REMOVE INVASIVE PLANTS
Invasive plant species crowd out native habitats and the wildlife that depend on them for survival, and the damage they do to ecosystems ranks just behind outright habitat destruction. Many invasive plants like English ivy, holly and Scotch broom have escaped from home gardens and now infest thousands of acres of natural areas across Washington. Their seeds travel in bird guts and tire treads far from their domestic sources. Many aggressive weeds are listed by the Kitsap County Noxious Weed Board at http://county.wsu.edu/kitsap/nrs/noxious/Pages/Weeds.aspx . Please avoid planting any of the species on the list in your yard, and work to remove any you already have, replacing them with local native plants.
SHRINK THE LAWN
Birds will be quick to use your “wild” corners and bird feeders. If you want to enjoy even more wildlife, you can convert some areas of lawn under your trees. Lawns don’t grow well in deep shade under trees anyway, and they use up a lot of water, fertilizer and time. Changing to native plants under trees has many benefits: the trees’ roots will stay cooler and moister; leaves can remain where they fall; and tree trunks are buffered from mowers and weed whips.
To remove lawn grass, spread several layers of newspaper or a single layer of cardboard (remove the tape) as a light barrier on top of the grass out to the edge of the tree’s canopy. Cover with a layer of mulch – 6” of leaves or 3” of chipped branches. The lack of light will kill the grass, worms will till the moist soil, the paper will break down over the winter, and the mulch will remain to prevent weeds.
During the rainy season, plant native shrubs and ground covers in these areas. Pull back the woody mulch (do not mix wood chips with the soil - it stays on top), plant into the soil (fitting plants in between tree roots), and then restore the mulch around the new plants. If the grass isn’t dead yet, do not include any grass roots in the planting hole. Keep mulch 2” away from stems to prevent rot.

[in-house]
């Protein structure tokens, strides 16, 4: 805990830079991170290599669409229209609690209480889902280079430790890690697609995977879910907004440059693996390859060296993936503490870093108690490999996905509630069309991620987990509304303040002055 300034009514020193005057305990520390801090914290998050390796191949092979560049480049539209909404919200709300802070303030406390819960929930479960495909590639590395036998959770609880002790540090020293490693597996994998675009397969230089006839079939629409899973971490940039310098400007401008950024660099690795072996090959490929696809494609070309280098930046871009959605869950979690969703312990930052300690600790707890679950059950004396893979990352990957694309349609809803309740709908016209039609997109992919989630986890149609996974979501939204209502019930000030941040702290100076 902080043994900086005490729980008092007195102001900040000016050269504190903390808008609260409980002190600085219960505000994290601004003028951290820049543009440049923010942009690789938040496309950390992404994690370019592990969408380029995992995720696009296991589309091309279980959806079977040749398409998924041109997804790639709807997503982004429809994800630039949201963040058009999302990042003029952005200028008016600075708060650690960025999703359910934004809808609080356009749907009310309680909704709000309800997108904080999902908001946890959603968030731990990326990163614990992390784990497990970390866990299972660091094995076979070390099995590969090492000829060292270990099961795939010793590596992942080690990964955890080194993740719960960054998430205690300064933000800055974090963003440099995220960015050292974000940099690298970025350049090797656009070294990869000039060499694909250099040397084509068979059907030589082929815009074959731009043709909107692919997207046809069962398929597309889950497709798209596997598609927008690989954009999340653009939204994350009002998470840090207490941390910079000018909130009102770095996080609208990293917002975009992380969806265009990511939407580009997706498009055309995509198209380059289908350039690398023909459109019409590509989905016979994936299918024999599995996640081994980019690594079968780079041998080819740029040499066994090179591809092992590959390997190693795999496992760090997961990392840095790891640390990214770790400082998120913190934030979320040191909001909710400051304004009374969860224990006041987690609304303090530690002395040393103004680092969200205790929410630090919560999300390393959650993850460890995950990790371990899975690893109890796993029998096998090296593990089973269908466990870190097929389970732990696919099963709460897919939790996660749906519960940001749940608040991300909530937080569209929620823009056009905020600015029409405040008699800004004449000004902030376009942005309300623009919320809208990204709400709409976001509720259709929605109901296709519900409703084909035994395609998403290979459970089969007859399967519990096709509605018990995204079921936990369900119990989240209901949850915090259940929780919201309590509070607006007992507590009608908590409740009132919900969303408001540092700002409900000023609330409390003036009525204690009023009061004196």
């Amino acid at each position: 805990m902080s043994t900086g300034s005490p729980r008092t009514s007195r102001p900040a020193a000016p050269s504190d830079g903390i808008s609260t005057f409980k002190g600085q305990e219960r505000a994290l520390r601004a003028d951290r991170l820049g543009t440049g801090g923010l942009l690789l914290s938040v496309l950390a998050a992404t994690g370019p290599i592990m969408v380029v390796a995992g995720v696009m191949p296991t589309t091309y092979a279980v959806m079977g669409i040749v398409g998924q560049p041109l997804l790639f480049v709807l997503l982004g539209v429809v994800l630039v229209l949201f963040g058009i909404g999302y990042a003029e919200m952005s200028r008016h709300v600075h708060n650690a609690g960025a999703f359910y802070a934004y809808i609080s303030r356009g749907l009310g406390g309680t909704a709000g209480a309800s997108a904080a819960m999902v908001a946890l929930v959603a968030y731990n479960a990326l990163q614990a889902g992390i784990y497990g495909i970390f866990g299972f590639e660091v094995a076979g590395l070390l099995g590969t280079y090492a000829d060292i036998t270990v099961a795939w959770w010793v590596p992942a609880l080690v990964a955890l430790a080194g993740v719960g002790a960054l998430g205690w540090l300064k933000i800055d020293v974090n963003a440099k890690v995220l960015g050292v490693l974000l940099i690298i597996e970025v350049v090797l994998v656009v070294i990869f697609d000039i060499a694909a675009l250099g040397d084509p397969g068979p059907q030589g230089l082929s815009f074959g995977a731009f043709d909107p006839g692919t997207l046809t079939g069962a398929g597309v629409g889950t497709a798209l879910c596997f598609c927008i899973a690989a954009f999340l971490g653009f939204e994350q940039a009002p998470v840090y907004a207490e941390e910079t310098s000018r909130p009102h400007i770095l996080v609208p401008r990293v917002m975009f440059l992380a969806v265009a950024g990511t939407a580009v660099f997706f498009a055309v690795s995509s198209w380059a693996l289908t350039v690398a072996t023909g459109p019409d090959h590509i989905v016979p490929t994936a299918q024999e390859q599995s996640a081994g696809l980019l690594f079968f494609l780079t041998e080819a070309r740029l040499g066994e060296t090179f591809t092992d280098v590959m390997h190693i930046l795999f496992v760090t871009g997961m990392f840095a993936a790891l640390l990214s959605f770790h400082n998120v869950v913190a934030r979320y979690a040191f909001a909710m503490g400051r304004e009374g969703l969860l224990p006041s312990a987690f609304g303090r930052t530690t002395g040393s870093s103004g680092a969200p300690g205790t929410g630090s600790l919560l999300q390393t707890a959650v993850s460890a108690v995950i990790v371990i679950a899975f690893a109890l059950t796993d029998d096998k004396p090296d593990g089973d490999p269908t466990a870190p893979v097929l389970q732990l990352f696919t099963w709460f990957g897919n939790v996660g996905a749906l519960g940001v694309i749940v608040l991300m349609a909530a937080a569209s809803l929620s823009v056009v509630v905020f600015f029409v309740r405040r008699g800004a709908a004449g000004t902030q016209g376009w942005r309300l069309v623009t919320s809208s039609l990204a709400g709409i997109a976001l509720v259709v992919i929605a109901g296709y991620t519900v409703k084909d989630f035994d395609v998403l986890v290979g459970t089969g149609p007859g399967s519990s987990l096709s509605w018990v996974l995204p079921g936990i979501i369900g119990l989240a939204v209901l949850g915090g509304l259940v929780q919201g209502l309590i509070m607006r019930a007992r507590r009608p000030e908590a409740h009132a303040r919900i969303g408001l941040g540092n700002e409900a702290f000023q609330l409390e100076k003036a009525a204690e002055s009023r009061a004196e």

Wherever you need a clear sight-line, use plants and ground covers that will remain low. Otherwise, use plants that grow to different heights in order to offer many layers of cover for wildlife.
SOME NATIVE PLANTS NEED LITTLE WATER
One of the advantages of native plants in your garden is that they do not require irrigation after establishment. All are adapted to our long dry summers. Match native plants to your garden’s moisture conditions. Pacific madrones especially need dry soil in summer, and irrigation will cause root damage and eventual death.
Use native, dry habitat plants under madrones and other large trees to keep them healthy and give your yard a special, natural look. All new plants need to be mulched, and will need to be watered for their first summer, but afterward will thrive without irrigation.
For really wet places (with standing water in winter) where lawn and regular garden plants would suffer, you can substitute many wonderful wetland shrubs, sedges and rushes, to create a thriving plant community.
LOCAL SOURCES FOR NATIVE PLANTS
To sustain locally-adapted ecosystems, it is best to use plants and seeds from sources as close as possible to your site. Please purchase native plants from reputable nurseries who can provide information about where they obtained their plant material. A list of local and regional native plant nurseries is available at https://green/kingcounty.gov/GoNative/.
SOURCES FOR MULCH
Chipped up branches and fallen leaves make ideal, nutritious mulch for native plantings and paths. If you have any trees removed or trimmed, be sure to have the chips left at your property in a pile, where they remain useful for years. If you don’t have tree work done, some tree-service professionals will drop off loads of chips if you ask. The PSE utility forester can put you on a waiting list for chips produced by right-of-way tree trimming, at 360-265-3170.
WILDLIFE IN YOUR GARDEN
Besides the desirable native songbirds and butterflies, your improved native habitat may attract other kinds of creatures, some welcome, some not.